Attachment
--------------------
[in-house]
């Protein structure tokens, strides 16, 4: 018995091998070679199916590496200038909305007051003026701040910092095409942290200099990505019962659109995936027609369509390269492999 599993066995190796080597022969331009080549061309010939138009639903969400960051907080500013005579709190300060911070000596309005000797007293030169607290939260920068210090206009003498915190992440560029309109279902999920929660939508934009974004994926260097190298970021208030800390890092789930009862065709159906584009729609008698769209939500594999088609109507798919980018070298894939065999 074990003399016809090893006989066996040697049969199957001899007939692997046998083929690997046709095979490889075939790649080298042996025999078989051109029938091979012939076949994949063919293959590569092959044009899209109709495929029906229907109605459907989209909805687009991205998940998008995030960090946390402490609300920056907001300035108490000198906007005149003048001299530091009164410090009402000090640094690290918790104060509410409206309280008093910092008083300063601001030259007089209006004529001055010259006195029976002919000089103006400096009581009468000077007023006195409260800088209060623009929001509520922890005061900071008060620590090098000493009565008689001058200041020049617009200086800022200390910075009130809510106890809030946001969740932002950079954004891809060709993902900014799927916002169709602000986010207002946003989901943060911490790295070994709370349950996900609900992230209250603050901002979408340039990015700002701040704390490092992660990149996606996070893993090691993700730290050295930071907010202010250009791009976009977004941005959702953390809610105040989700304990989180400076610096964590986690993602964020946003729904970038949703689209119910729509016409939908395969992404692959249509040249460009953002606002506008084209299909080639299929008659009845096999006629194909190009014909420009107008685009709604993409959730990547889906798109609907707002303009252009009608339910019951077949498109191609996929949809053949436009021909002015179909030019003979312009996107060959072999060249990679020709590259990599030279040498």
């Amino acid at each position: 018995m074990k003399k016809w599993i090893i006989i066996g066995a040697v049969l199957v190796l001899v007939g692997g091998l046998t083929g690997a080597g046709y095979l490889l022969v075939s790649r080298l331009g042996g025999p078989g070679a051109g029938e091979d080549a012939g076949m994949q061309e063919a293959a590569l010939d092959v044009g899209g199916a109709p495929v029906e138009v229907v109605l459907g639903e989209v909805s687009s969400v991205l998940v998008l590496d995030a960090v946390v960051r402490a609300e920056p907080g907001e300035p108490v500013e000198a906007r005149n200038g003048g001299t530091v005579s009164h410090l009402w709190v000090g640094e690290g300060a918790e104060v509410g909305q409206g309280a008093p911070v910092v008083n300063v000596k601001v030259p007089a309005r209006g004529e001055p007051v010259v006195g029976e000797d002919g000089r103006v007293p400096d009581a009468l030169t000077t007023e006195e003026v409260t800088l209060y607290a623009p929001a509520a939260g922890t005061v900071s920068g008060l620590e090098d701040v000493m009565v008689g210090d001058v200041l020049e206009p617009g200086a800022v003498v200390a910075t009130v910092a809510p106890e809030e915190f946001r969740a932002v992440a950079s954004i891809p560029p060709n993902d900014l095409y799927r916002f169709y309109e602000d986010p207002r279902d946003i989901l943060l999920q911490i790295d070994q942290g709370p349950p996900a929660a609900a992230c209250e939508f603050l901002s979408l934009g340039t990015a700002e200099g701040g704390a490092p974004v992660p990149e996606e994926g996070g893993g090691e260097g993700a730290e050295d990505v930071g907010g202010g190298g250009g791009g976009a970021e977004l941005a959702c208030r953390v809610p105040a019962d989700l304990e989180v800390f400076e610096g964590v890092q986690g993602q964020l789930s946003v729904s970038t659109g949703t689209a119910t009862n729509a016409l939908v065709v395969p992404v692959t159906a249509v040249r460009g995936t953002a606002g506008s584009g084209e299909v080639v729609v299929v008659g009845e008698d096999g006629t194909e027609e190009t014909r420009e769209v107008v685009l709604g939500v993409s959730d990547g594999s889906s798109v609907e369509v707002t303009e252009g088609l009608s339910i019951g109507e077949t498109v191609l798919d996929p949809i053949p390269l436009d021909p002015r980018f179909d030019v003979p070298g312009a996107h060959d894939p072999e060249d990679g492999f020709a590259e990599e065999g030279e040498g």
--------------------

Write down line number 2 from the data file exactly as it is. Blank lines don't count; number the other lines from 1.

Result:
């Protein structure tokens, strides 16, 4: 018995091998070679199916590496200038909305007051003026701040910092095409942290200099990505019962659109995936027609369509390269492999 599993066995190796080597022969331009080549061309010939138009639903969400960051907080500013005579709190300060911070000596309005000797007293030169607290939260920068210090206009003498915190992440560029309109279902999920929660939508934009974004994926260097190298970021208030800390890092789930009862065709159906584009729609008698769209939500594999088609109507798919980018070298894939065999 074990003399016809090893006989066996040697049969199957001899007939692997046998083929690997046709095979490889075939790649080298042996025999078989051109029938091979012939076949994949063919293959590569092959044009899209109709495929029906229907109605459907989209909805687009991205998940998008995030960090946390402490609300920056907001300035108490000198906007005149003048001299530091009164410090009402000090640094690290918790104060509410409206309280008093910092008083300063601001030259007089209006004529001055010259006195029976002919000089103006400096009581009468000077007023006195409260800088209060623009929001509520922890005061900071008060620590090098000493009565008689001058200041020049617009200086800022200390910075009130809510106890809030946001969740932002950079954004891809060709993902900014799927916002169709602000986010207002946003989901943060911490790295070994709370349950996900609900992230209250603050901002979408340039990015700002701040704390490092992660990149996606996070893993090691993700730290050295930071907010202010250009791009976009977004941005959702953390809610105040989700304990989180400076610096964590986690993602964020946003729904970038949703689209119910729509016409939908395969992404692959249509040249460009953002606002506008084209299909080639299929008659009845096999006629194909190009014909420009107008685009709604993409959730990547889906798109609907707002303009252009009608339910019951077949498109191609996929949809053949436009021909002015179909030019003979312009996107060959072999060249990679020709590259990599030279040498």